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Confidentiality is the ethical principle or legal right that a physician or other health professional will hold secret all information relating to a patient, unless the patient gives consent permitting disclosure." (AHMD)

Confidentiality is the principle in medical ethics that the information a patient reveals to a health care provider is private and has limits on how and when it can be disclosed to a third party. (3) The nondisclosure of certain information except to another authorized person.

Doctor-patient confidentiality is a concept that is as old as the Hippocratic Oath that states, "Whatever, in connection with my professional service, or not in connection with it, I see or hear, in the life of men, which ought not to be spoken of abroad, I will not divulge, as reckoning that all such should be kept secret." Confidentialy is supported by the AMA's Code of Medical Ethics which states that information that is disclosed to a physician during the course of the patient-physician relationship is confidential to the utmost degree. The purpose of this confidentiality per the AMA is to reinforce full disclosure from patients for the purpose of diagnosis and treatment of illnesses.

This ethical concept of confidentiality was made a legal responsibility in addition to an ethical responsibility by the Healthcare Insurance Portability and Act of 1996. Two rules were enforced applying to confidentiality beginning in 2003, these include the HIPAA Security Rule and the Health Insurance Portability and Accountability Act (HIPAA) Privacy Rules. The HIPAA Privacy Rule regulates the use and sharing of identifiable health information and gives individuals the right to determine and restrict access to their health information. The HIPAA Security Rule requires that reasonable and safeguards be used to particularly protect electronic identifiable health information.

Acceptance of the responsibility by the user of an individual's information trusted to that user that the user will guard all identifiable information about the individual, and not disclose any portion of the information without the explicit consent of the individual(which will constitute an invasion of privacy), except as allowed by law.

Confidential Information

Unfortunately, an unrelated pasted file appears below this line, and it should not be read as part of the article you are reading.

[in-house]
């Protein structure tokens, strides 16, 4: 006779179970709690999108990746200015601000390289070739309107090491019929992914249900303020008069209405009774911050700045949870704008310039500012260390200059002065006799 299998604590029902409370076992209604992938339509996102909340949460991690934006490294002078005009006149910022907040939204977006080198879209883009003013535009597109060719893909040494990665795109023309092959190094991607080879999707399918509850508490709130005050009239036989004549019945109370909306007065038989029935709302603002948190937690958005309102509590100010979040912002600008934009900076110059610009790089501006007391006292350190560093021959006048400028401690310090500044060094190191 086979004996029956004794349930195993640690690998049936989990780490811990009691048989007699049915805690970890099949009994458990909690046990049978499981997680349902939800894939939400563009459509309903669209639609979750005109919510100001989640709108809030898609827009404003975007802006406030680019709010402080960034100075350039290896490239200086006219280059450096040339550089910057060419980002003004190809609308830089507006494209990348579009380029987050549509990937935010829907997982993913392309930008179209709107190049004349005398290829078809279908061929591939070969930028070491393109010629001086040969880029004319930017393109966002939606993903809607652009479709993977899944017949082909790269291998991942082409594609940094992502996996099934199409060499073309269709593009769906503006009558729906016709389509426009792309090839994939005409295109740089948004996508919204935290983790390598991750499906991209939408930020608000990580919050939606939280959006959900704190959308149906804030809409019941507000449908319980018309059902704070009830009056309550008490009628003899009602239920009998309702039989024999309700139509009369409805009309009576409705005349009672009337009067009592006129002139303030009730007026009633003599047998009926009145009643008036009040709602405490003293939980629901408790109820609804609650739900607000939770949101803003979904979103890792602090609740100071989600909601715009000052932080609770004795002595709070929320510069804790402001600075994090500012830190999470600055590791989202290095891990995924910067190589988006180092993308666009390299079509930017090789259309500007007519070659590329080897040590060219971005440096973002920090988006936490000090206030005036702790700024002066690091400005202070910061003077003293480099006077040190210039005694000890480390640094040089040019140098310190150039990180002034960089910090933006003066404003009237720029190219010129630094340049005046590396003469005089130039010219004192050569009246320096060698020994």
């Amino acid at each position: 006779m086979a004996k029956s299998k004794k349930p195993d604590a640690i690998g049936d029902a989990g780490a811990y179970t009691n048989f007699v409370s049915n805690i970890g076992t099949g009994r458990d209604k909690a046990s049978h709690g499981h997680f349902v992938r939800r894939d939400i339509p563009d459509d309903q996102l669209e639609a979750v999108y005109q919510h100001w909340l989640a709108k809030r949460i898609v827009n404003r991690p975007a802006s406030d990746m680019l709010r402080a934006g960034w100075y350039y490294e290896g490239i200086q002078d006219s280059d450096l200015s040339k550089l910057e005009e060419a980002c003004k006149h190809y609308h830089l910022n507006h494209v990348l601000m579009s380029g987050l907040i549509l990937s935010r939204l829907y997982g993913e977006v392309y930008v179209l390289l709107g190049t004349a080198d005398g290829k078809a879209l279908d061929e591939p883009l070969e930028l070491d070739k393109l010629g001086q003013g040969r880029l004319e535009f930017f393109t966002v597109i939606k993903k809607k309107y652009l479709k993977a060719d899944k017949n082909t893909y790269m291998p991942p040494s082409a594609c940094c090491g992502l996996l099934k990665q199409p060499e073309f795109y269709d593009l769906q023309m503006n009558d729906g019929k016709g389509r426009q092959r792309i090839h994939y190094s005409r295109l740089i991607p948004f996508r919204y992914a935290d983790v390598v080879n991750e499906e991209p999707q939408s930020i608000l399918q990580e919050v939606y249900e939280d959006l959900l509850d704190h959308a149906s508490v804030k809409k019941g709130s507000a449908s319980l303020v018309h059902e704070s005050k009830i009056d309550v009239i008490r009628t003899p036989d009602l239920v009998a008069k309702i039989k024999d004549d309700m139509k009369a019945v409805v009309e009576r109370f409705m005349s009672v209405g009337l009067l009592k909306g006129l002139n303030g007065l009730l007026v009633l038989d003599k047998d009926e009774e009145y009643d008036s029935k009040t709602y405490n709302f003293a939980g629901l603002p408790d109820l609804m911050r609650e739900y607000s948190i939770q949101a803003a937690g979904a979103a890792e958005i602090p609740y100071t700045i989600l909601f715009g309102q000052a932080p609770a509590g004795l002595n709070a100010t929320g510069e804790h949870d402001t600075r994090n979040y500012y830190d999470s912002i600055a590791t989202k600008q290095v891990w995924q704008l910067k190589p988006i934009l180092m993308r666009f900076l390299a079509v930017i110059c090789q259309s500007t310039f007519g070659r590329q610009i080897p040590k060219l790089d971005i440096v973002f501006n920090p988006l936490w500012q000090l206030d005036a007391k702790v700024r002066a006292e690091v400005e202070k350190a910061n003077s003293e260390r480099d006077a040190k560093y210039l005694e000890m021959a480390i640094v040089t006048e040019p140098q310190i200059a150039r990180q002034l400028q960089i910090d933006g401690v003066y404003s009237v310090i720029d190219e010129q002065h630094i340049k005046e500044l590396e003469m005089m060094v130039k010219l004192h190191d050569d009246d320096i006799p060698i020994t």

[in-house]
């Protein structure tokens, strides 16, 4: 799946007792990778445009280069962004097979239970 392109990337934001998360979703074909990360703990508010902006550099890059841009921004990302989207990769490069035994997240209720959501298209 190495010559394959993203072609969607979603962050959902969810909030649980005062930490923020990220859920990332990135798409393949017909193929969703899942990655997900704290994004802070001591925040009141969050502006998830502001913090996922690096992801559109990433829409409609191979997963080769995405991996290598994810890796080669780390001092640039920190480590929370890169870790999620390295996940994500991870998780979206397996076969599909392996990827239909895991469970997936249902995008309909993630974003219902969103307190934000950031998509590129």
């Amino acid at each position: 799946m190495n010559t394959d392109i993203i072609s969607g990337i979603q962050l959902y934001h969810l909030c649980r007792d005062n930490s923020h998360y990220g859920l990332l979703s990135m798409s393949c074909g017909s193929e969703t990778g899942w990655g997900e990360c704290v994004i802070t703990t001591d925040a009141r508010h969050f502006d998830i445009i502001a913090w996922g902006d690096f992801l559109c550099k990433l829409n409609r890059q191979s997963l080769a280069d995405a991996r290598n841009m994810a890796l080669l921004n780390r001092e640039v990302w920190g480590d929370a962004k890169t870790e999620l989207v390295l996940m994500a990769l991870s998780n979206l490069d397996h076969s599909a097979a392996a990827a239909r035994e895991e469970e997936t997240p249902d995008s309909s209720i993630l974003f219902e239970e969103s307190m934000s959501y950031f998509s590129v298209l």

Confidential Information: Any information pertaining to the patient that should not get public

A constraint on information to protect individual privacy related to health and medical information. Ensuring authorized access to information is based on a need for payment, protection, quality assurance and care.


  1. The American Heritage Medical Dictionary. 2009.
  3. Accessed November 24, 2009.
  4. Accessed November 24, 2009.

Second Review

Health Insurance Probability and Accountability Act (HIPAA) Security Rule

According to National Institute of Standards and Technology Special Publication, [1] to comply with the Security Rule, covered entities must be aware of the definition provided for confidentiality:

Confidentiality is "the property that data or information is not made available or disclosed to unauthorized persons or processes."


  1. Scholl, M., et. al., (2008) An Introductory Resource Guide for Implementing the Health Insurance Portability and Accountability Act (HIPAA) Security Rule, National Institute of Standards and Technology, NIST Special Publication 800-66 Revision 1, October 2008, p.7. (Accessed 18 Nov 2015)

Third review

The information that is shared as a result of a clinical relationship is considered confidential and must be protected. The information can take various forms (including identification data, diagnoses, treatment and progress notes, and laboratory results) and can be stored in multiple media such as paper, electronic format or media files such as videos. Limiting accessibility of records to only authorized users can ensure confidentiality. Many institutions take a two-tier measure to ensure that only authorized individuals have access to patient records by employing biometrics identifier scan, such as palm, finger, retina, or face recognition. [1]


  1. Laurinda, 2012. AMA Journal of ethics. September 2012, Volume 14, Number 9: 712-719.